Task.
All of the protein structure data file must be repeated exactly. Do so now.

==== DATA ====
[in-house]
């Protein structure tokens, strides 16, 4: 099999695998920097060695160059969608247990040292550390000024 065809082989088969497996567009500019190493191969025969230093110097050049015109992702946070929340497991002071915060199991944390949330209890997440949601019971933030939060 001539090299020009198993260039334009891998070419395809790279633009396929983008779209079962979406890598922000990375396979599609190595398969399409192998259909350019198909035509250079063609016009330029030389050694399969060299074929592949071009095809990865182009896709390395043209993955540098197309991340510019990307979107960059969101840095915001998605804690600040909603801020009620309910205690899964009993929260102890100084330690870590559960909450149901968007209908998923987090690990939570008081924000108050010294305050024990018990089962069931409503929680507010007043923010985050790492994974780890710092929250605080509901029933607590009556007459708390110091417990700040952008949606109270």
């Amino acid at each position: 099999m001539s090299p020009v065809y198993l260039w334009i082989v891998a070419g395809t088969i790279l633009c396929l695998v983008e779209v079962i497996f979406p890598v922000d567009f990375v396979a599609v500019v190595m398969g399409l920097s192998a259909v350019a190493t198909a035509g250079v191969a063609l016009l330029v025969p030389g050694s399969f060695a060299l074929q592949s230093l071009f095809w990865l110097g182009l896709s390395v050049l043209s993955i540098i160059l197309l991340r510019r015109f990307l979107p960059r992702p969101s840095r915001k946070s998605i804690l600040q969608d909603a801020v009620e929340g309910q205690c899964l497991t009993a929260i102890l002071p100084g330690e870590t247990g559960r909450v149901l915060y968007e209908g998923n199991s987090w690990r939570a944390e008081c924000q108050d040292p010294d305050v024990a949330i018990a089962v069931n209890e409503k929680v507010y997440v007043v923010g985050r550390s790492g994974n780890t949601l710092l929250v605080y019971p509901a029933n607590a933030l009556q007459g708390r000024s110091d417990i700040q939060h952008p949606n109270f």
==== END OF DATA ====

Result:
[in-house]
């Protein structure tokens, strides 16, 4: 099999695998920097060695160059969608247990040292550390000024 065809082989088969497996567009500019190493191969025969230093110097050049015109992702946070929340497991002071915060199991944390949330209890997440949601019971933030939060 001539090299020009198993260039334009891998070419395809790279633009396929983008779209079962979406890598922000990375396979599609190595398969399409192998259909350019198909035509250079063609016009330029030389050694399969060299074929592949071009095809990865182009896709390395043209993955540098197309991340510019990307979107960059969101840095915001998605804690600040909603801020009620309910205690899964009993929260102890100084330690870590559960909450149901968007209908998923987090690990939570008081924000108050010294305050024990018990089962069931409503929680507010007043923010985050790492994974780890710092929250605080509901029933607590009556007459708390110091417990700040952008949606109270």
């Amino acid at each position: 099999m001539s090299p020009v065809y198993l260039w334009i082989v891998a070419g395809t088969i790279l633009c396929l695998v983008e779209v079962i497996f979406p890598v922000d567009f990375v396979a599609v500019v190595m398969g399409l920097s192998a259909v350019a190493t198909a035509g250079v191969a063609l016009l330029v025969p030389g050694s399969f060695a060299l074929q592949s230093l071009f095809w990865l110097g182009l896709s390395v050049l043209s993955i540098i160059l197309l991340r510019r015109f990307l979107p960059r992702p969101s840095r915001k946070s998605i804690l600040q969608d909603a801020v009620e929340g309910q205690c899964l497991t009993a929260i102890l002071p100084g330690e870590t247990g559960r909450v149901l915060y968007e209908g998923n199991s987090w690990r939570a944390e008081c924000q108050d040292p010294d305050v024990a949330i018990a089962v069931n209890e409503k929680v507010y997440v007043v923010g985050r550390s790492g994974n780890t949601l710092l929250v605080y019971p509901a029933n607590a933030l009556q007459g708390r000024s110091d417990i700040q939060h952008p949606n109270f």